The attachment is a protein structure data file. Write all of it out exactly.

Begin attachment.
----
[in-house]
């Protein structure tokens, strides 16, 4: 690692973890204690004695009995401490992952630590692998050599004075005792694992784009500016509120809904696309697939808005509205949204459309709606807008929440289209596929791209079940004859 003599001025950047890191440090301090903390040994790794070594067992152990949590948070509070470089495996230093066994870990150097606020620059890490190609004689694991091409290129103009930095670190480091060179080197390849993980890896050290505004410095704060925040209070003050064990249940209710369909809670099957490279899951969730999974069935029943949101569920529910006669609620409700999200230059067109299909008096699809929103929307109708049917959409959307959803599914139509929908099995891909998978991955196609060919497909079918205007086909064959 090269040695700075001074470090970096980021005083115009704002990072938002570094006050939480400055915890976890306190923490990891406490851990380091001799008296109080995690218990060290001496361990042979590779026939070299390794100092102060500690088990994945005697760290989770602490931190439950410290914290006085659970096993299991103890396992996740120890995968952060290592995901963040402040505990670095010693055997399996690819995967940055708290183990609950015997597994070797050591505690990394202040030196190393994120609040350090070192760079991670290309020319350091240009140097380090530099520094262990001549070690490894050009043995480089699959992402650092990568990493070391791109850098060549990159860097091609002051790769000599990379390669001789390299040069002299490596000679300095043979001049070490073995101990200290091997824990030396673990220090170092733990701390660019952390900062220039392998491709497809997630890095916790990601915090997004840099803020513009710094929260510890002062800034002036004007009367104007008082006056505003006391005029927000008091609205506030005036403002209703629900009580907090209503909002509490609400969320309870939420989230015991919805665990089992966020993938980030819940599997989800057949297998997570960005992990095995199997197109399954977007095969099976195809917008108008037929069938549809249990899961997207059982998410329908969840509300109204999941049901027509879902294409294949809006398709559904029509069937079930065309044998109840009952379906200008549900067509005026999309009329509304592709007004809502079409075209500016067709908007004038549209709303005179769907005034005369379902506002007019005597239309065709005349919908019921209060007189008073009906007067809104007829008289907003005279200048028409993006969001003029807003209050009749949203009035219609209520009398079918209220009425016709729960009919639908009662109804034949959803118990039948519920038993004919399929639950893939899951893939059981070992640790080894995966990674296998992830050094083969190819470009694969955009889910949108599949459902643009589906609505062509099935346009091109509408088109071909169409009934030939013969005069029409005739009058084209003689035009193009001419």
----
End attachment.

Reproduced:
[in-house]
């Protein structure tokens, strides 16, 4: 690692973890204690004695009995401490992952630590692998050599004075005792694992784009500016509120809904696309697939808005509205949204459309709606807008929440289209596929791209079940004859 003599001025950047890191440090301090903390040994790794070594067992152990949590948070509070470089495996230093066994870990150097606020620059890490190609004689694991091409290129103009930095670190480091060179080197390849993980890896050290505004410095704060925040209070003050064990249940209710369909809670099957490279899951969730999974069935029943949101569920529910006669609620409700999200230059067109299909008096699809929103929307109708049917959409959307959803599914139509929908099995891909998978991955196609060919497909079918205007086909064959 090269040695700075001074470090970096980021005083115009704002990072938002570094006050939480400055915890976890306190923490990891406490851990380091001799008296109080995690218990060290001496361990042979590779026939070299390794100092102060500690088990994945005697760290989770602490931190439950410290914290006085659970096993299991103890396992996740120890995968952060290592995901963040402040505990670095010693055997399996690819995967940055708290183990609950015997597994070797050591505690990394202040030196190393994120609040350090070192760079991670290309020319350091240009140097380090530099520094262990001549070690490894050009043995480089699959992402650092990568990493070391791109850098060549990159860097091609002051790769000599990379390669001789390299040069002299490596000679300095043979001049070490073995101990200290091997824990030396673990220090170092733990701390660019952390900062220039392998491709497809997630890095916790990601915090997004840099803020513009710094929260510890002062800034002036004007009367104007008082006056505003006391005029927000008091609205506030005036403002209703629900009580907090209503909002509490609400969320309870939420989230015991919805665990089992966020993938980030819940599997989800057949297998997570960005992990095995199997197109399954977007095969099976195809917008108008037929069938549809249990899961997207059982998410329908969840509300109204999941049901027509879902294409294949809006398709559904029509069937079930065309044998109840009952379906200008549900067509005026999309009329509304592709007004809502079409075209500016067709908007004038549209709303005179769907005034005369379902506002007019005597239309065709005349919908019921209060007189008073009906007067809104007829008289907003005279200048028409993006969001003029807003209050009749949203009035219609209520009398079918209220009425016709729960009919639908009662109804034949959803118990039948519920038993004919399929639950893939899951893939059981070992640790080894995966990674296998992830050094083969190819470009694969955009889910949108599949459902643009589906609505062509099935346009091109509408088109071909169409009934030939013969005069029409005739009058084209003689035009193009001419």